Drinking Water and WOTUS

MYTH: The EPA is attempting to roll back the Clean Water Act, eliminating key protections for water quality and putting our drinking water at risk.

FACT: The EPA is revising a definition within the Clean Water Act, called the Waters of the United States (WOTUS) Rule, which was expanded by the Obama Administration in 2015 but never fully went into effect because it was immediately blocked by the courts. Because the rule never went into effect, water quality will not be harmed.

  • In August 2015, a federal district court in North Dakota blocked implementation of the WOTUS rule, and in October of 2015, the U.S. Court of Appeals for the Sixth Circuit issued a nationwide stay of the rule. WOTUS was never fully implemented, so water quality will not be harmed.

MYTH: Revising Waters of the United States means rolling back the Clean Water Act

FACT: The Clean Water Act is a law, which would require Congressional action to change. Waters of the United States is a regulation rewritten by the EPA in 2015 but never implemented because it was blocked by the courts.

  • The Clean Water Act was passed by Congress and signed into law 1972. WOTUS is a rule originally written in 1986 and revised in 1988 to clarify which waters are federally regulated under the CWA, and which waters are regulated by the states. WOTUS originally focused on waters that spanned multiple states, but for years the rule created confusion over what waters the EPA could regulate. In 2015, the Obama Administration greatly expanded the definition of WOTUS, a move which was quickly halted by the courts.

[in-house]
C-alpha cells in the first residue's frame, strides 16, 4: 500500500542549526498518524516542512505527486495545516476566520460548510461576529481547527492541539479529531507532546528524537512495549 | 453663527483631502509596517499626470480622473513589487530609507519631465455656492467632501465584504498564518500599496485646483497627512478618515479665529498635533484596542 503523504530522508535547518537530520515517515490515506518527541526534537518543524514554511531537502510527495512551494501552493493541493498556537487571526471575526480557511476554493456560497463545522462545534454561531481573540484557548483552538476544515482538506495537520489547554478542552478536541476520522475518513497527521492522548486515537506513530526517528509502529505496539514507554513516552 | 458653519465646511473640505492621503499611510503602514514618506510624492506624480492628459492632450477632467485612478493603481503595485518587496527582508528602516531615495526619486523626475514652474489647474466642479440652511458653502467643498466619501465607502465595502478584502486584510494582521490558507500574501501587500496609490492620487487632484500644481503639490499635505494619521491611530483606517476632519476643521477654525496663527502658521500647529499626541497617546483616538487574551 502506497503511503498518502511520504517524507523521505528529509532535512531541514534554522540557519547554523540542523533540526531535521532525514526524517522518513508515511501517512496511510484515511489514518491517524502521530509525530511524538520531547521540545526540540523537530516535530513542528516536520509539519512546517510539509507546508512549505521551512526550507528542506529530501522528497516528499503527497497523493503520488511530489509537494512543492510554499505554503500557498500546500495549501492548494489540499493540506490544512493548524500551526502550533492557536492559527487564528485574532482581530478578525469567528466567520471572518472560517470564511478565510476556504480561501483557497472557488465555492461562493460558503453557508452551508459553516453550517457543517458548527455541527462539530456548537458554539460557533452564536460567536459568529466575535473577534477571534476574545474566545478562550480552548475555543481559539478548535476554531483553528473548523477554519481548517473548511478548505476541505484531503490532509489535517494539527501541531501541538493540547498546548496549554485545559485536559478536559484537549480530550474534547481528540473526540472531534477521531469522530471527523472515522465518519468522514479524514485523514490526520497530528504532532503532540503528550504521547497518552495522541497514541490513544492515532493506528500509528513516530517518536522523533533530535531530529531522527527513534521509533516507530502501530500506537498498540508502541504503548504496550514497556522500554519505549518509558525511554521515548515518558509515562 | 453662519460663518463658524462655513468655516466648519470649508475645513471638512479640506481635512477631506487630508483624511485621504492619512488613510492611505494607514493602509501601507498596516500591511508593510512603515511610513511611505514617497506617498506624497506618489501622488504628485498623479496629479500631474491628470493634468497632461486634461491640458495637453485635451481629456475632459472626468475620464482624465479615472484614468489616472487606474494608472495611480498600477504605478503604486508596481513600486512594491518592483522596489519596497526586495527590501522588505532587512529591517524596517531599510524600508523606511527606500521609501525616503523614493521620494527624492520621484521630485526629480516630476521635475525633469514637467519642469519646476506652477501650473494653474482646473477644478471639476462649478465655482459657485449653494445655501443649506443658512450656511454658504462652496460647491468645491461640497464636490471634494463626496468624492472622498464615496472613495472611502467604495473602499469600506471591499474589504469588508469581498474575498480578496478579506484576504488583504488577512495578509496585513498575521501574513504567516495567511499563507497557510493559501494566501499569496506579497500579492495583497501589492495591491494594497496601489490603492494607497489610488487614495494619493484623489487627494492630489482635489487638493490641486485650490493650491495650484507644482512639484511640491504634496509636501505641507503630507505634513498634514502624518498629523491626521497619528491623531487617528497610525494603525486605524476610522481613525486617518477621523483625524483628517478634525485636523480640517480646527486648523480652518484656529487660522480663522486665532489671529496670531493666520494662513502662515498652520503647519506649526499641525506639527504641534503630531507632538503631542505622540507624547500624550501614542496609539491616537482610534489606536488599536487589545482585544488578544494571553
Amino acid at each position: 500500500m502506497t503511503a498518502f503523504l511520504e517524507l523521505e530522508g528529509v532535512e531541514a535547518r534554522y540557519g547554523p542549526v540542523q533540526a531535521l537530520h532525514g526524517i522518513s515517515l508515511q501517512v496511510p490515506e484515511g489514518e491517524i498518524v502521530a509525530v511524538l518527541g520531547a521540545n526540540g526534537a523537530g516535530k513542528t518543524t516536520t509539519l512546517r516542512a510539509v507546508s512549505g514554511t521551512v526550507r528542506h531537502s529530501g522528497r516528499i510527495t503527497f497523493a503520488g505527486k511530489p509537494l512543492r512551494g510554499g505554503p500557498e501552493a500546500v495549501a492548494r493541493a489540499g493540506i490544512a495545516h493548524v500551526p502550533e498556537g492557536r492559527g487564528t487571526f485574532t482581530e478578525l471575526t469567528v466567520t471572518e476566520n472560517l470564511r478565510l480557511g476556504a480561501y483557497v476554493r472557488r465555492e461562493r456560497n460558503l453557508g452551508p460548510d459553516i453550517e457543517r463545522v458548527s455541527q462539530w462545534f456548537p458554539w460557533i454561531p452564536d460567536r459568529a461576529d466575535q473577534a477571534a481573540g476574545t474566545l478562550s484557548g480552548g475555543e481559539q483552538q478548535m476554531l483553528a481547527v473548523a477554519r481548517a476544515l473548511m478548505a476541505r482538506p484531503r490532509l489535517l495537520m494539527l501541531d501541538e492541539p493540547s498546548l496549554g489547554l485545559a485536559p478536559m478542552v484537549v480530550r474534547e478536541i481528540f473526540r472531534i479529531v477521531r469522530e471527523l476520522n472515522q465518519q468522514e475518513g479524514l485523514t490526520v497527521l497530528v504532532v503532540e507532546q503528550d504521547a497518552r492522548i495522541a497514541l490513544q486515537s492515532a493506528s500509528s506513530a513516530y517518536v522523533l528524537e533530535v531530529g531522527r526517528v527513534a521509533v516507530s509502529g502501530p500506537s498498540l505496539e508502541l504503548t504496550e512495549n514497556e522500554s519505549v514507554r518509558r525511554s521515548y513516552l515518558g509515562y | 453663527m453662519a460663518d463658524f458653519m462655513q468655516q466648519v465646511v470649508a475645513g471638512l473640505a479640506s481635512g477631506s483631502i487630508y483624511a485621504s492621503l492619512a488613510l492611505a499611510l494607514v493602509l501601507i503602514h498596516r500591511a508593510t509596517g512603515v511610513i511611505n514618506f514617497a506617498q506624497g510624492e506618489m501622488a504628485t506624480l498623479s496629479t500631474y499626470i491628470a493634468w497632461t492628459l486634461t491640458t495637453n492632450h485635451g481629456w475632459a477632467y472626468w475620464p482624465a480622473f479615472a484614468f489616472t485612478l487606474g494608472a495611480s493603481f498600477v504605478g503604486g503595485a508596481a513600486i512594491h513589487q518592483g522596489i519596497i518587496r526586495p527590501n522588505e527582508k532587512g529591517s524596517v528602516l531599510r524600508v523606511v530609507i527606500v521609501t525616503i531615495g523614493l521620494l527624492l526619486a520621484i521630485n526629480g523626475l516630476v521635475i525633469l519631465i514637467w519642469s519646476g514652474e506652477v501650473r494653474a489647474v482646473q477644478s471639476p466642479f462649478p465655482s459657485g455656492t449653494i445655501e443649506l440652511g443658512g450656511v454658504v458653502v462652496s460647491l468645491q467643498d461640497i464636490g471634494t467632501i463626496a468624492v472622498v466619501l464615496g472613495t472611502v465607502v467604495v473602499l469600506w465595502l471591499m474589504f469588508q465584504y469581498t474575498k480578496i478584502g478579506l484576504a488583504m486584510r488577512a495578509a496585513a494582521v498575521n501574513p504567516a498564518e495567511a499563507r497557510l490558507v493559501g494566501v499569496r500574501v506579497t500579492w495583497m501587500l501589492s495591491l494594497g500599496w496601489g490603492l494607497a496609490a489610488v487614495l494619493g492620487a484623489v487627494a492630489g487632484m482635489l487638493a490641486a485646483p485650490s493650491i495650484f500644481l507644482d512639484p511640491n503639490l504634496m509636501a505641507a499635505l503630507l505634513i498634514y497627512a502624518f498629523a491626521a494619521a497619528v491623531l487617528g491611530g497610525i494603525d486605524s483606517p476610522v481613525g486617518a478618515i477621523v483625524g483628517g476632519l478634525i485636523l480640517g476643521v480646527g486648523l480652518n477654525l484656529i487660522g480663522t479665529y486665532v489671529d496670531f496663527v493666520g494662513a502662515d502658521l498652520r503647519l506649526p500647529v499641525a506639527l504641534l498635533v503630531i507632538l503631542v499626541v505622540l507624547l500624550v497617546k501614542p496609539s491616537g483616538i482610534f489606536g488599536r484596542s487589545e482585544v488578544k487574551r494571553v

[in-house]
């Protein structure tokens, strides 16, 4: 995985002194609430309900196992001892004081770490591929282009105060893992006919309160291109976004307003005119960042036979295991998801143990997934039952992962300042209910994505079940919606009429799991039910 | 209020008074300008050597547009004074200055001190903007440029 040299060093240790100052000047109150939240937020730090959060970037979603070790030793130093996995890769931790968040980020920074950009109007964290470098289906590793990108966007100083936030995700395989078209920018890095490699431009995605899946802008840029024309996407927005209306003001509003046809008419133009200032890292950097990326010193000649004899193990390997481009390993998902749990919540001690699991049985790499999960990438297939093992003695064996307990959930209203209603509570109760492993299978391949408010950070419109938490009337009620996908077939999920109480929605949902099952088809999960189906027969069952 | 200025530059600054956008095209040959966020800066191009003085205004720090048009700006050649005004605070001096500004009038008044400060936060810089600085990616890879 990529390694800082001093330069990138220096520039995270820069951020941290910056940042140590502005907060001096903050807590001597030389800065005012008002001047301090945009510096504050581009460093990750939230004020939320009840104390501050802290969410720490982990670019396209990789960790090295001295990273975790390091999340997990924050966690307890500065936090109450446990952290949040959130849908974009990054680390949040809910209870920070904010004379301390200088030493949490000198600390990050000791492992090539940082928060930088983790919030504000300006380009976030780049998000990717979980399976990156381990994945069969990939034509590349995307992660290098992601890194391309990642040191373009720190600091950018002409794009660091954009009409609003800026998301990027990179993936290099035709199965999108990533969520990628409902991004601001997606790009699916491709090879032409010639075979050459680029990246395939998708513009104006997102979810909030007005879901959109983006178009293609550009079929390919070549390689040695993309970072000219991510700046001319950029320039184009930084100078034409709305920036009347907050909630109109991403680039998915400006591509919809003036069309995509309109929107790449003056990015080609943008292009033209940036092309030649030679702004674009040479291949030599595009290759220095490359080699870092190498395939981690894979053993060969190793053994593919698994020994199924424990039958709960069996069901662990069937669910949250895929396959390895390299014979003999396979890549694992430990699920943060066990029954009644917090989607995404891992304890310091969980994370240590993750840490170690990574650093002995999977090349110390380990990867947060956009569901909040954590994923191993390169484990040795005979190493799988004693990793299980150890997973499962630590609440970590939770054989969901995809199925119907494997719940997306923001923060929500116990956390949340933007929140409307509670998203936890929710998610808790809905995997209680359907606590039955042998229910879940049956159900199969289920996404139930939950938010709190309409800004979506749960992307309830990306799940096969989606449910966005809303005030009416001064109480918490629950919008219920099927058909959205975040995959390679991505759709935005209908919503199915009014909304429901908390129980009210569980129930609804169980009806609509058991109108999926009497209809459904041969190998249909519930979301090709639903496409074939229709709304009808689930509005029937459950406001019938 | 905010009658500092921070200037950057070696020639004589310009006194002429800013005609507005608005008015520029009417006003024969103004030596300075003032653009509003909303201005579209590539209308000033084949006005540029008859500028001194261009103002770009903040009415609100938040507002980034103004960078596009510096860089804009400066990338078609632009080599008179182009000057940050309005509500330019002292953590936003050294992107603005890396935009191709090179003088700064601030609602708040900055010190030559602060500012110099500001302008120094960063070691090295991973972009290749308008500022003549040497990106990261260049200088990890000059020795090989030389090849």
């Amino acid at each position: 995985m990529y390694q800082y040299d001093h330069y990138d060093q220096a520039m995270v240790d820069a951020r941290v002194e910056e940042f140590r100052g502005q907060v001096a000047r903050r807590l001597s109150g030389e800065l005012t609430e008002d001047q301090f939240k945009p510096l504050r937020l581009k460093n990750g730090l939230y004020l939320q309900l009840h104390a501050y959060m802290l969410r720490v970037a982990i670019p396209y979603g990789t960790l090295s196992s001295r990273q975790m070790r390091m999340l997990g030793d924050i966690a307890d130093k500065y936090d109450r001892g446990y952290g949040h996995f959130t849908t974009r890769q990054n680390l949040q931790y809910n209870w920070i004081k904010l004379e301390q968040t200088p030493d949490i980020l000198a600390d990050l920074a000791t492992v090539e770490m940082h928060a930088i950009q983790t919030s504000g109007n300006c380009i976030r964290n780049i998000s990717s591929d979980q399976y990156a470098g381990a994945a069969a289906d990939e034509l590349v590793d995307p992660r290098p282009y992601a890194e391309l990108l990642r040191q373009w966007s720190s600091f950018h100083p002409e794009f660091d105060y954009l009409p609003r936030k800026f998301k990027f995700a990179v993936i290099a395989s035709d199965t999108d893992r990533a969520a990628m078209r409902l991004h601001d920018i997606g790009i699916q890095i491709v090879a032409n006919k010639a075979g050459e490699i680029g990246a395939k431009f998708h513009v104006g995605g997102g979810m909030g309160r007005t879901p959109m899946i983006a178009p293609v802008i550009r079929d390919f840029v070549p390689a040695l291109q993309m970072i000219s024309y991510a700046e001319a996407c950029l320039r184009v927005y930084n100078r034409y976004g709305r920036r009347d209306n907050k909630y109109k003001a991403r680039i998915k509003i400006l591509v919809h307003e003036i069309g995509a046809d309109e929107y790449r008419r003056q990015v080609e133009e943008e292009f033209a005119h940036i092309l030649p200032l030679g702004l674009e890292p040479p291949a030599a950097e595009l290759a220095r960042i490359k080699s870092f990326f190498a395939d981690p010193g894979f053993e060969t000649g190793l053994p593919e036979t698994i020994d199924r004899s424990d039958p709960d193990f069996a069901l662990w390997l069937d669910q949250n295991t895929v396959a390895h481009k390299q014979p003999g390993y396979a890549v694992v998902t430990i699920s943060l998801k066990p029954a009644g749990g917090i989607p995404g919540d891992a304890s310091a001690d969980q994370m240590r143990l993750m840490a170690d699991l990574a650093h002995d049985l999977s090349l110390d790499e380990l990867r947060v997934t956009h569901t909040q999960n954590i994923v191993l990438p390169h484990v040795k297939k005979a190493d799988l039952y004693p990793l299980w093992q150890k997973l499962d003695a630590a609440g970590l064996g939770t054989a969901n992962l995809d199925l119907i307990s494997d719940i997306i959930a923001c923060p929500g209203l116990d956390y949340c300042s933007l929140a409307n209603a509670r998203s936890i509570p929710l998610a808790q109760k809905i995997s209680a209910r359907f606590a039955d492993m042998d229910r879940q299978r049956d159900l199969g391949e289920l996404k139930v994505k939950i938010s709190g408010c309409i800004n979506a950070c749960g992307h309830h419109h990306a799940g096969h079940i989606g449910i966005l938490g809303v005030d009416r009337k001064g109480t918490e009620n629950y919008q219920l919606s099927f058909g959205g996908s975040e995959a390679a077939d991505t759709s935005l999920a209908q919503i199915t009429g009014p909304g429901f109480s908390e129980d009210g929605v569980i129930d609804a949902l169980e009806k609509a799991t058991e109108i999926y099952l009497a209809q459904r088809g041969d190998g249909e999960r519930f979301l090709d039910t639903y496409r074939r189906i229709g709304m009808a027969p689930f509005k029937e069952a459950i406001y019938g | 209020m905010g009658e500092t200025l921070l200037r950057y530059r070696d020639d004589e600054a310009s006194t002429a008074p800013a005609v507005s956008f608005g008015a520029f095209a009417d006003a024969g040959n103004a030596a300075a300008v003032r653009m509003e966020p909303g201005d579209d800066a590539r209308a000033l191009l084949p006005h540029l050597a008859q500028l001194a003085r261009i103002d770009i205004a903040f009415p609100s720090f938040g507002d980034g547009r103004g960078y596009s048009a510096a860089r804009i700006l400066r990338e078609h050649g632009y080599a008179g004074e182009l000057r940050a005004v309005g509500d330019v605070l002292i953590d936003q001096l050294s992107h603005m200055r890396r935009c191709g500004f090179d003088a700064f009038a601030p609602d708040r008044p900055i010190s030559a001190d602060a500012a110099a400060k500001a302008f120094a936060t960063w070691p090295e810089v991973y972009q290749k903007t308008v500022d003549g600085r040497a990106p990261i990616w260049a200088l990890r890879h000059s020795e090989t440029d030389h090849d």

MYTH: If WOTUS is revised, it will gut the Clean Water Act and the drinking water of 117 million Americans will be harmed.

FACT: The quality of the Nation’s drinking water is stringently protected by the federal Safe Drinking Water Act.

  • The Safe Drinking Water Act seeks to protect public health by regulating the nation’s public drinking water supply, including multiple barriers against pollution, including treatment, distribution system integrity, public information, and source protection.
  • EPA sets stringent national health-based standards for drinking water to protect against both naturally-occurring and man-made contaminants. No WOTUS rule would weaken these protective requirements.
  • Under the Safe Drinking Water Act, the States conduct source assessments to gather information needed to protect sources of drinking water, i.e., rivers, lakes, reservoirs, springs, and ground water wells, and the States, local governments, and water utilities, work together to protect source waters. WOTUS does not limit the ability of state and local entities from protecting source waters.